ANYWAY. The problem with the parry quatre is that it just doesn’t look like Hans is attacking, so I don’t know what’s going on. The other possibility is that she’s using something like that degage footwork to close distance with him, and is actually thrusting with a bent arm. This is a rare but interesting attack — once you’re closer than optimal distance from your opponent, it becomes much harder for him to get you with his point. So, if you close and know you’re closing, you can keep a bent arm. This is most often done in response to a strong thrust, and works better when the weapons are heavier. Here is a picture of that technique in quarta — turned basically as far to the side as you can get — with the rear foot kicked out ninety degrees from its original position:
What makes that seem unlikely is the fact that Hans’ weapon, in this in-between state, is neither committed enough for a long thrust to make the quarta reasonable, nor is his parry in place to explain why she just hasn’t stabbed him. I think the notion that this is a parry is a little more reasonable. Especially because obviously her feet aren’t doing that — I was thinking that maybe she was about to.
5. Parries, Panel Three
So, this looks like a typical thrust with a parry in seconde, and it leads to an interesting point. See how high Hans’ arm is, here? With the elbow cocked all the way up? And the way that his body is also canted to the side a little? That happens when your opponent is too close — rather than comfortably parrying the weapon at optimal distance, you have to bring it all the way back in. It can happen generally in one of two ways: you’ve over-committed on a lunge and are now vulnerable; or, your opponent has ducked or disengaged your weapon and just come right at you.
I’d think the first scenario, in this case, is more likely, as it supports the parry quatre theory from the previous panel. The problem with both of these scenarios, though, is that they both rely on Lady Sabre trying to close distance. This is weird for a number of reasons: 1) the smallsword has no edge, only point, so there’s a very specific distance at which it’s dangerous — namely, when your opponent is exactly far enough away that you can thrust about six inches into them. 2) The saber DOES have an edge, and also a very heavy guard and pommel, so it’s a lot more dangerous in close quarters; Lady Sabre’s thrust is actually too long to hurt Hans in this case — she’d have to withdraw in order to stab him — but Hans is easily close enough to whack her arm with the heavy bottom third of his weapon. And 3) you close distance to neutralize the effect of the sword, and if you’re doing that it’s because you intend to fight with something else: a knife, your hands, your body weight. Lady Sabre’s free hand is empty, she doesn’t seem like she’s trying to punch him, and she’s about my height and weight — it’s a perfectly serviceable height and weight, thank you very much, but it’s not the sort of mass I’d be throwing around in a fight, if you get my meaning. Especially because that guy seems bigger than her.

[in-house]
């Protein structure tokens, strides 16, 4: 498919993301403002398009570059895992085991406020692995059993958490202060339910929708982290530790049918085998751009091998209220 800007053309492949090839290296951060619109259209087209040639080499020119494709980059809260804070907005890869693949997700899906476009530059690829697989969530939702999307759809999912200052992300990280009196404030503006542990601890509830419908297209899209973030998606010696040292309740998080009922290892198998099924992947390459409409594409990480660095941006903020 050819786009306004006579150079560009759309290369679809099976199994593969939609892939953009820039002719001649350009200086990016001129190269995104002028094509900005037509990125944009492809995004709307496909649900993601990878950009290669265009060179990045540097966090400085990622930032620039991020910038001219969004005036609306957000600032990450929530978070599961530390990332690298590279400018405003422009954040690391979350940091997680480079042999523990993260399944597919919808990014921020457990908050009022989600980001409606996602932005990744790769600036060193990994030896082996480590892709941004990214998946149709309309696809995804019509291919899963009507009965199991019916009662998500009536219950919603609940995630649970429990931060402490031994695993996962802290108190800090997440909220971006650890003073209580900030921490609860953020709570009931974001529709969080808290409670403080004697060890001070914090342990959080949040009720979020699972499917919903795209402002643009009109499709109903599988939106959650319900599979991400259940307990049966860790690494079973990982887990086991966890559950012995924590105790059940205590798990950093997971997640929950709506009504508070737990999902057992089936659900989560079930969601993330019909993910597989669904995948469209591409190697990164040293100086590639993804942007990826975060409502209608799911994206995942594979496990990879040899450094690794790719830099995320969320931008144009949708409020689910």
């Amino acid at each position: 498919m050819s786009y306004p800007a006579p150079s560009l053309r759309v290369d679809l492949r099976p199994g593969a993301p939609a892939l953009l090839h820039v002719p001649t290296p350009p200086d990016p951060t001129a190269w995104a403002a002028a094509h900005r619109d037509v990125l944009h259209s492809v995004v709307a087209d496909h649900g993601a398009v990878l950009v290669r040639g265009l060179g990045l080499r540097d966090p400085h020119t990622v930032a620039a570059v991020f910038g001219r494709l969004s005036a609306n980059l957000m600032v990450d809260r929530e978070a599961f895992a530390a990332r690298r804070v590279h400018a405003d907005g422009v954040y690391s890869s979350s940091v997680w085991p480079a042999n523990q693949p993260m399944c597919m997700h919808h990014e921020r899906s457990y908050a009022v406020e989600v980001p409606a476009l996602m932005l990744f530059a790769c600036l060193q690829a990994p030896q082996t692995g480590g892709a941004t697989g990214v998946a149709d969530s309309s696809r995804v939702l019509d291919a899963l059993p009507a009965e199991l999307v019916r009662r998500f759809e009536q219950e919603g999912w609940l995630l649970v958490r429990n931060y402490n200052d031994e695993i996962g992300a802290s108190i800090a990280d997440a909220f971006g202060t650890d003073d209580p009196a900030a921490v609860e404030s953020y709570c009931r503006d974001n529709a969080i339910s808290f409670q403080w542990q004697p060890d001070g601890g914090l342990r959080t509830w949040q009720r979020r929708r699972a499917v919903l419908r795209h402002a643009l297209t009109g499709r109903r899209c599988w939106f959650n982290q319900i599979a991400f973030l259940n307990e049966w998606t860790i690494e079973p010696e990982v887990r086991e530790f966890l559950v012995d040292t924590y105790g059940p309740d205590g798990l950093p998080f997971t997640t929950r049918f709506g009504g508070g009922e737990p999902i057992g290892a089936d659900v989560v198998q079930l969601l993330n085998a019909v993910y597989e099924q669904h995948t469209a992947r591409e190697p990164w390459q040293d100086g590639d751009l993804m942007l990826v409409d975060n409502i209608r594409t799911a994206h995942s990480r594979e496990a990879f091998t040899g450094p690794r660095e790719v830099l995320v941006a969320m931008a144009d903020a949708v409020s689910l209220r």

What we’ve seen in each of these first three panels is Lady Sabre trying to close distance when, by most reasonable accounts, she should be trying to keep that distance open, using that space to take advantage of how fast and light her weapon is. Why does she keep closing in on him, rather than keep him at bay with her faster, more aggressive bladework?
This leads us to the corps-a-corps, which I’ll actually do in a third part, I guess. Haha!